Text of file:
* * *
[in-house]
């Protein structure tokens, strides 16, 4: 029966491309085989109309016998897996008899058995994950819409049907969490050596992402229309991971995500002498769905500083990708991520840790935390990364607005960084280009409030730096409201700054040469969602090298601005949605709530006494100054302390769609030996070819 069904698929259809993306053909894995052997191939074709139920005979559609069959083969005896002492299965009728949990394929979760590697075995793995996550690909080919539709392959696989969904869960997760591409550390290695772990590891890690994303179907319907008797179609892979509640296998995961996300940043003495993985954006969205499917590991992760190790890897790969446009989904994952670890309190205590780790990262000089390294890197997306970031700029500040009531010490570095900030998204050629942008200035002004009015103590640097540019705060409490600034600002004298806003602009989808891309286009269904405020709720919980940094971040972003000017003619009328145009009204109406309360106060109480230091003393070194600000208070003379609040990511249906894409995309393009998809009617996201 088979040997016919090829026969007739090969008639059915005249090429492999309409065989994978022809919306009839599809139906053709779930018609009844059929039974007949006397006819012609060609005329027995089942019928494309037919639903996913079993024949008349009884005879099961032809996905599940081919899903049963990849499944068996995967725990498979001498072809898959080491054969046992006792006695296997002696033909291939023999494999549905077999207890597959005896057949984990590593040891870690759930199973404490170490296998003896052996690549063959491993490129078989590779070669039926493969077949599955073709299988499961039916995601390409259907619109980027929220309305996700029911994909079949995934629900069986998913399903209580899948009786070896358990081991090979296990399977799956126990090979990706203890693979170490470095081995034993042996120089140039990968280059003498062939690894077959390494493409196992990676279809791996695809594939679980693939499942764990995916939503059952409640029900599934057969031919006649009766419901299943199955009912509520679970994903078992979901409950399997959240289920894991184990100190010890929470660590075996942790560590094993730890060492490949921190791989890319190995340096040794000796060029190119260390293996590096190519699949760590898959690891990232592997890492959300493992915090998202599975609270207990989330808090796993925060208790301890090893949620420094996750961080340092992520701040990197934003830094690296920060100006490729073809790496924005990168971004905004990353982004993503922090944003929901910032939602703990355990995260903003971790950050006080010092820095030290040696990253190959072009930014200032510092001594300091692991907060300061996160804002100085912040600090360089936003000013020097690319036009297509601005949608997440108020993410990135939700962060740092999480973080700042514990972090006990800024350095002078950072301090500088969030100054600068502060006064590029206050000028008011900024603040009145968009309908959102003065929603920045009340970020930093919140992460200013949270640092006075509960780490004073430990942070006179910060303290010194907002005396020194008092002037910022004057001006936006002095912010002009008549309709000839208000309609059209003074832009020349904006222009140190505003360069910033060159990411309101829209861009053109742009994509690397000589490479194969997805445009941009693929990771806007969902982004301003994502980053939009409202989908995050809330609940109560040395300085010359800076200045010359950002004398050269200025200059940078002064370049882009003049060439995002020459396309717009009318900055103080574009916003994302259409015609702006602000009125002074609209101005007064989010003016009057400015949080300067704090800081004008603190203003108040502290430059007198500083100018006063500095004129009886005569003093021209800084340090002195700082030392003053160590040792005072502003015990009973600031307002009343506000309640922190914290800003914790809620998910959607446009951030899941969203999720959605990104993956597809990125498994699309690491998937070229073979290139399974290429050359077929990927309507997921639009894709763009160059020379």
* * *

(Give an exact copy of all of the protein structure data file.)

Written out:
[in-house]
């Protein structure tokens, strides 16, 4: 029966491309085989109309016998897996008899058995994950819409049907969490050596992402229309991971995500002498769905500083990708991520840790935390990364607005960084280009409030730096409201700054040469969602090298601005949605709530006494100054302390769609030996070819 069904698929259809993306053909894995052997191939074709139920005979559609069959083969005896002492299965009728949990394929979760590697075995793995996550690909080919539709392959696989969904869960997760591409550390290695772990590891890690994303179907319907008797179609892979509640296998995961996300940043003495993985954006969205499917590991992760190790890897790969446009989904994952670890309190205590780790990262000089390294890197997306970031700029500040009531010490570095900030998204050629942008200035002004009015103590640097540019705060409490600034600002004298806003602009989808891309286009269904405020709720919980940094971040972003000017003619009328145009009204109406309360106060109480230091003393070194600000208070003379609040990511249906894409995309393009998809009617996201 088979040997016919090829026969007739090969008639059915005249090429492999309409065989994978022809919306009839599809139906053709779930018609009844059929039974007949006397006819012609060609005329027995089942019928494309037919639903996913079993024949008349009884005879099961032809996905599940081919899903049963990849499944068996995967725990498979001498072809898959080491054969046992006792006695296997002696033909291939023999494999549905077999207890597959005896057949984990590593040891870690759930199973404490170490296998003896052996690549063959491993490129078989590779070669039926493969077949599955073709299988499961039916995601390409259907619109980027929220309305996700029911994909079949995934629900069986998913399903209580899948009786070896358990081991090979296990399977799956126990090979990706203890693979170490470095081995034993042996120089140039990968280059003498062939690894077959390494493409196992990676279809791996695809594939679980693939499942764990995916939503059952409640029900599934057969031919006649009766419901299943199955009912509520679970994903078992979901409950399997959240289920894991184990100190010890929470660590075996942790560590094993730890060492490949921190791989890319190995340096040794000796060029190119260390293996590096190519699949760590898959690891990232592997890492959300493992915090998202599975609270207990989330808090796993925060208790301890090893949620420094996750961080340092992520701040990197934003830094690296920060100006490729073809790496924005990168971004905004990353982004993503922090944003929901910032939602703990355990995260903003971790950050006080010092820095030290040696990253190959072009930014200032510092001594300091692991907060300061996160804002100085912040600090360089936003000013020097690319036009297509601005949608997440108020993410990135939700962060740092999480973080700042514990972090006990800024350095002078950072301090500088969030100054600068502060006064590029206050000028008011900024603040009145968009309908959102003065929603920045009340970020930093919140992460200013949270640092006075509960780490004073430990942070006179910060303290010194907002005396020194008092002037910022004057001006936006002095912010002009008549309709000839208000309609059209003074832009020349904006222009140190505003360069910033060159990411309101829209861009053109742009994509690397000589490479194969997805445009941009693929990771806007969902982004301003994502980053939009409202989908995050809330609940109560040395300085010359800076200045010359950002004398050269200025200059940078002064370049882009003049060439995002020459396309717009009318900055103080574009916003994302259409015609702006602000009125002074609209101005007064989010003016009057400015949080300067704090800081004008603190203003108040502290430059007198500083100018006063500095004129009886005569003093021209800084340090002195700082030392003053160590040792005072502003015990009973600031307002009343506000309640922190914290800003914790809620998910959607446009951030899941969203999720959605990104993956597809990125498994699309690491998937070229073979290139399974290429050359077929990927309507997921639009894709763009160059020379």